11:08am: I silently eat the rest of my burger, clinging onto the only good tasting thing from the meal for dear life. There is an entire order of French fries left untouched, the only time this has ever happened in my life. My friend looks at me forlornly and says, “I feel bad wasting food, but they’re just not even worth the calories.”

11:10am: We silently gather the remaining sad fries and chocolate shake and head towards the garbage. I feel extremely guilty. I throw the fries in the trash and stare at them for a few seconds, consumed by a feeling of betrayal.

Even though the burger had me seeing angels, the crunchy French fries, and the unfortunate taste they left in my mouth tainted my entire In-N-Out experience. As soon as I got back in my car, I found myself daydreaming about my beloved fries from Five Guys, tempted to Google the nearest location and drive there, ready and willing to travel any distance.

Categories
Recipes

How To Make In-N-Out Animal Style Fries At Home, Sauce Too [WATCH]

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Regardless of what you think about In-N-Out Burgers’ french fries, you’d be hard pressed to find anyone who doesn’t think their off-menu Animal Style Fries aren’t absolutely out-of-this-world-make-you-emotionally-jump-off-a-cliff. Fries, cheese, grilled onions, special sauce. GAME. OVER.

Now there’s a really accessible recipe for this deliciousness. So if for whatever reason you don’t have an In-N-Out near you, or you just want to be able to make enough Animal Style Fries to fill a kiddy pool, this recipe is for you:

Categories
Fast Food

This Chick Reviews In-N-Out, Quickly Escalates Into Inappropriate Mouthgasm [Video]

In-N-Out Video Review

There’s no doubt if you’ve ever had In-N-Out, it’s led to some sort of blissful reaction at some point in your life, but Grace Helbig from the Daily Grace YouTube channel had a partially censored foodgasm when reviewing her In-N-Out meal.

It’s not clear whether it was her first time trying In-N-Out, but she seemed a little unimpressed when first describing her Animal Style burger and Animal Style fries. She quickly had an “Oh, f***k!” reaction after her first bite, as is understandable when eating from the Southern California-based fast food restaurant.

She then lost all control, as every bite prompted reactions of, and I quote, “F**k! Oh f**k! Mmm, f**k!” and even an, “Mmm, f****ng, f**k, f**k!”

Probably a perfect review as it showed both the initial feel of, ‘It’s just a burger’ and the soon-after feel of, ‘Son of a b***h, it’s not just a burger!’

Growing up in California, I can’t say I remember how I felt when I first had In-N-Out, but I did lose my damn mind after my first bite of a Monkey Style burger earlier this year.

Categories
Cravings

Meet In-N-Out’s Stoned Cousin: ‘Primate Fries’ from Grill ‘Em All Truck

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Grill ‘Em All, winners of season one of Food Network’s The Great Food Truck Race, is offering “Primate Fries” on their menu. The item is the  restaurant’s version of In-N-Out’s signature off-menu Animal Fries, but packs a heartier punch.

Having tried these fries in all their fatty glory, it’s safe to say that the Primate Fries bear definite similarities to Animal Fries, as both are slathered in Thousand Island. However, that isn’t to say Grill ‘Em All’s take doesn’t hold it’s own. There’s enough of a difference in ingredients and style that make the Primate Fries a formidable dish.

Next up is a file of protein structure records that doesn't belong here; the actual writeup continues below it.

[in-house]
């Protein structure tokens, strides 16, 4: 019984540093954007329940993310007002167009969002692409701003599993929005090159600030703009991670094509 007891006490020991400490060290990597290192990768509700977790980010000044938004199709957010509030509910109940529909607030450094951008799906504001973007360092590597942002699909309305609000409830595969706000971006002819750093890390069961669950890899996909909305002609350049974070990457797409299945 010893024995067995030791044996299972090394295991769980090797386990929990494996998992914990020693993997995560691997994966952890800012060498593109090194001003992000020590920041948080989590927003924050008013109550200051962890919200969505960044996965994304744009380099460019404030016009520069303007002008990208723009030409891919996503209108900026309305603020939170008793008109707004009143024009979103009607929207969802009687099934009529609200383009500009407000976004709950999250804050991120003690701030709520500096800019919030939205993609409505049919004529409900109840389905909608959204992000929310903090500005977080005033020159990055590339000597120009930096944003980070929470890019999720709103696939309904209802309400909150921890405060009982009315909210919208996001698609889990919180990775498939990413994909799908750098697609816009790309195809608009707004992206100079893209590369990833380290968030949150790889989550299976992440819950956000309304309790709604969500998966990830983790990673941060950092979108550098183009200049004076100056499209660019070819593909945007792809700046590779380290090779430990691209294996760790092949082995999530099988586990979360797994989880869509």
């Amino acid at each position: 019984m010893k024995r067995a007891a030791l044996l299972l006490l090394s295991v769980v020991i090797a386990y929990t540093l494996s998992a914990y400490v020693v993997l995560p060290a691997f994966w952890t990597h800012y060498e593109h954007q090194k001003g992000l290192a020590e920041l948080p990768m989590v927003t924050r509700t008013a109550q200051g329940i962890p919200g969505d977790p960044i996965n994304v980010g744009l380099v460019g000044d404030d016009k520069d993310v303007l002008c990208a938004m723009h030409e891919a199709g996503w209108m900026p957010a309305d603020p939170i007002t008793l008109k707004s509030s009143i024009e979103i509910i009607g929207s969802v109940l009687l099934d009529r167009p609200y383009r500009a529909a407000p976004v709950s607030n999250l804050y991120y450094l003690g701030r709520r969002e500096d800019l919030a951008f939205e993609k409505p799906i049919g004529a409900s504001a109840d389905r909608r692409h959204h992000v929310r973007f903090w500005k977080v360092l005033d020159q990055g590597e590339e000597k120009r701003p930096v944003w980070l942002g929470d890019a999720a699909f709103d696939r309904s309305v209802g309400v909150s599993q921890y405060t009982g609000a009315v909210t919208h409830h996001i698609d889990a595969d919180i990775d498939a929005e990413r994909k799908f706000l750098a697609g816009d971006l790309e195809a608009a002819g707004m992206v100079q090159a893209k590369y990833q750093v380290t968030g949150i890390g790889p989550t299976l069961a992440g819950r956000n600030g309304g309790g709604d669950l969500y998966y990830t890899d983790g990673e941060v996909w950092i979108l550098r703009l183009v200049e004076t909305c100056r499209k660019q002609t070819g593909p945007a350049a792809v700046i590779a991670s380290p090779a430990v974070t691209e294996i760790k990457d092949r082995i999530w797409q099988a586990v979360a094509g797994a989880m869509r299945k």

First off, the Primate Fries order is huge and enough to share between two very hungry people — making it a great deal at $5 per single order. The recipe also swaps out the American cheese used in the original Animal style and uses cheddar cheese instead. The result is a sharper taste that pairs well with the crunchy, roughly chopped onions. Although, the most notable difference can be found in the actual fries that are thicker cut and able to handle the weight of the heaping pile of sweet onions and cheesy goodness. Heaping piles of awesome? Always a plus in our book.

Photo Courtesy Ashley Khawsy

Categories
Features

This Ridiculous Food Porn Video is All About Sriracha, Wait Until You See the Popcorn Trick

Sriracha — it’s an astronomically popular hot sauce named after the coastal city of Si Racha in Thailand that found its way to mass appeal in the United States courtesy of brands like Huy Fong Foods Inc. (pictured).

The cock sauce has been the focus of cookbooks, clothes, has been jocked by Subway, and web-famous cartoonist The Oatmeal even satirically prototyped a Sriracha Beer Helmets. Let’s also not forget the potential health benefits of Sriracha documented earlier in 2012, which may include things like: making people happier, skinnier and generally more amazing.

With all this in mind, how could we not make a Food Porn video dedicated to one of the world’s most beloved condiments? We take to the kitchen with hamburgers, noodles, avocados, ice cream, cupcakes and a dreamy hope of paying tribute to that spicy-good-burn we simply can’t live without. Hell, have you ever squirted Sriracha into your popcorn bag and shaken it up? You’re in for a good time, trust.

But for now, excuse me while I head off to handle my burning lips and bubble guts.

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Shot by @PhilGorgeous, Scored by @Rudeluv

Categories
Adventures

DRUNKBEAST: Orange Street Fair 2010 x In-N-Out

Last night some of the crew got their pregame on, then cruised over to the annual Orange International Street Fair for some grub and drinks. For three days the city of Orange closes off their beloved circle and turns it into a melting pot of different nationality food booths. I was too distracted from all the random people to eat, so we headed to In-N-Out after leaving, which as you may know is always a solid choice. Check the gallery after the jump.